Goals for an Organized Research Process

One of our first topics in US Records Study Group was “Organizing and Evaluating Research Findings.”  When people talk about “being organized,” I think they are often referring to the physical “stuff”:  the documents, photos, and artifacts that they have accumulated.  Can any of this stuff be located at a moments notice?

I have a pretty good handle on my stuff, because I keep all my records in electronic format.  This is not to say that I don’t always have a backlog of things to be added to the computer, because I do, but everything that is in the computer is named and filed using a system, and tagged extensively, so that a quick computer search finds whatever I want.

The areas that plague me have less to do with finding the documents and more to do with the questions “what have I already done with this person/family/document and what do I need to do next?”  In other words, with keeping up with where I am in the research process.

In The Researcher’s Guide to American Genealogy, Greenwood suggests that we write regular research reports to ourselves, just as if we were working with a client.  I have done this a few times, but not with any kind of regularity, and I can definitely see how it would be beneficial.  Every time I switch family lines, I have to completely refresh myself on my prior research and half the time I find myself wondering “why did I think that?”  I have citations for all the facts, but I don’t always have documentation for my conclusions.  I think that a research report that lays out the events and conclusions in chronological order, and that also includes all the abstracts, transcripts, and photocopies, would be very helpful in getting myself back up to speed and I want to get in the habit of writing them.

Greenwood also suggests that we write reminder notes at the end of a day’s work.   These notes will probably vary from day to day and project to project, but could include a to-do list, sources to check, next steps, what you did last, etc.  The general idea is to be able to “read your reminder and proceed from where you left off,” whether that is days, months, or even years later.  I usually have a file folder by the computer of things I’m working on and I always think I’m going to remember what to do next, and if I get to it in the next day or so, I usually do.  But sometimes I find myself picking up a file folder a long time later than I intended to and then I’m just lost.  I want to get in the habit of writing a quick sticky note and dropping it in the working file.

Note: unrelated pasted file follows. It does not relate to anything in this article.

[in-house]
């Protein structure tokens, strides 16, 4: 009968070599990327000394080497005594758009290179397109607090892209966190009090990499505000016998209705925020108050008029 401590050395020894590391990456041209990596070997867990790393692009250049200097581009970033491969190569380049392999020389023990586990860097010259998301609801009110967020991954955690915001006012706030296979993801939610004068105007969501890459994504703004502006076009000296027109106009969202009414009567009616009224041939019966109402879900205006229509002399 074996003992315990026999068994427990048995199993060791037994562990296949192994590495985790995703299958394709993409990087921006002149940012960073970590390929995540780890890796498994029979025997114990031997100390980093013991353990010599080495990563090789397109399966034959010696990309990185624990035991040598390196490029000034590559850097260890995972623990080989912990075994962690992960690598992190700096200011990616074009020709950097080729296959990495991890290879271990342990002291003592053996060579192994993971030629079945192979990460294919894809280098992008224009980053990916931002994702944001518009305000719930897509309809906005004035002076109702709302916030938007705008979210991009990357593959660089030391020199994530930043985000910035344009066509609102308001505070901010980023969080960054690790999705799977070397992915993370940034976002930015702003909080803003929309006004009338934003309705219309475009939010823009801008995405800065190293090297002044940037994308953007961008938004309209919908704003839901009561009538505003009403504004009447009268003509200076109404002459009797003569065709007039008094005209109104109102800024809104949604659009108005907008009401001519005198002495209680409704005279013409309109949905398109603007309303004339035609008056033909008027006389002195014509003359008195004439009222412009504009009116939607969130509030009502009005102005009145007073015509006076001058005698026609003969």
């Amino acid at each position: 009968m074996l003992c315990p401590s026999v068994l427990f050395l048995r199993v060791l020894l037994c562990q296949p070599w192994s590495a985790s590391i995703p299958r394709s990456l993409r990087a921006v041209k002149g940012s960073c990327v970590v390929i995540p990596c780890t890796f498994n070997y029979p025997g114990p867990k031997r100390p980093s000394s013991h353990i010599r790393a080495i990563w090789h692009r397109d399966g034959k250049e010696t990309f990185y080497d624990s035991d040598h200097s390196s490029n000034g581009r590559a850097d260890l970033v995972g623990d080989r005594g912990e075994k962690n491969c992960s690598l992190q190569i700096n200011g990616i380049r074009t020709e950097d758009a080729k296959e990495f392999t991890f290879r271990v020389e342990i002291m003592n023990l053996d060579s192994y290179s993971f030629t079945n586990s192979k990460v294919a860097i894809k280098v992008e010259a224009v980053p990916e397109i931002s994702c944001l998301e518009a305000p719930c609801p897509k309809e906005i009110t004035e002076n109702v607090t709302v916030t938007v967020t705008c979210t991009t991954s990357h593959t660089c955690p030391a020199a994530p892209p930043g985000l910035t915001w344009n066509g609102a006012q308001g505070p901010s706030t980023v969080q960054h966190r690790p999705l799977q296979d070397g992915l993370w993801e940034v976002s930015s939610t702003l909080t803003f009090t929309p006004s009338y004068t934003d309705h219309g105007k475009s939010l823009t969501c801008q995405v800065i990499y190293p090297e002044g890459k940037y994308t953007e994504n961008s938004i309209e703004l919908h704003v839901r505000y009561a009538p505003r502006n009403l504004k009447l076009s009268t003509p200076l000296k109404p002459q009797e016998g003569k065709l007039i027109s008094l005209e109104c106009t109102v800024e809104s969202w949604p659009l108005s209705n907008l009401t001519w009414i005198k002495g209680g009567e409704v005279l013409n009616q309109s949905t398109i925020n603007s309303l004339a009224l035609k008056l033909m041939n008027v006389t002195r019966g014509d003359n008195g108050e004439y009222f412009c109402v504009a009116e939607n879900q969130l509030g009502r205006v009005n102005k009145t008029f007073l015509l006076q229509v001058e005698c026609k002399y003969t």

These are not New Year’s Resolutions and I hesitate to call them “goals,” even though I put that in the post title.  They are simply habits and additions to my process that will help me be more efficient and organized.

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  1. says

    Tonia, nicely done. You have put your finger on an issue that I suspect many of us face. I certainly do. We can be so careful to collect and organize our data, as well as providing proper citations, but failure to track our ‘beginnings’ and ‘endings’ and ‘continuings’ can be frustrating. In another context, I was taught that we begin new practices as disciplines; keep at them long enough they become habits; continue with them and they may become life-styles.
    Bart Brenner (GeneaPopPop)´s last blog post ..Abundant Genealogy – Week 4

    • Tonia Kendrick says

      You are so right, Bart. I’ve heard that sentiment expressed as “thoughts become words, words become actions, actions become habits, habits become character, and character becomes destiny.” I do believe it is true.

      Circling back around, I’m working on a “research report” post right now and it is amazing how useful it is to get these thoughts down on paper, so to speak.

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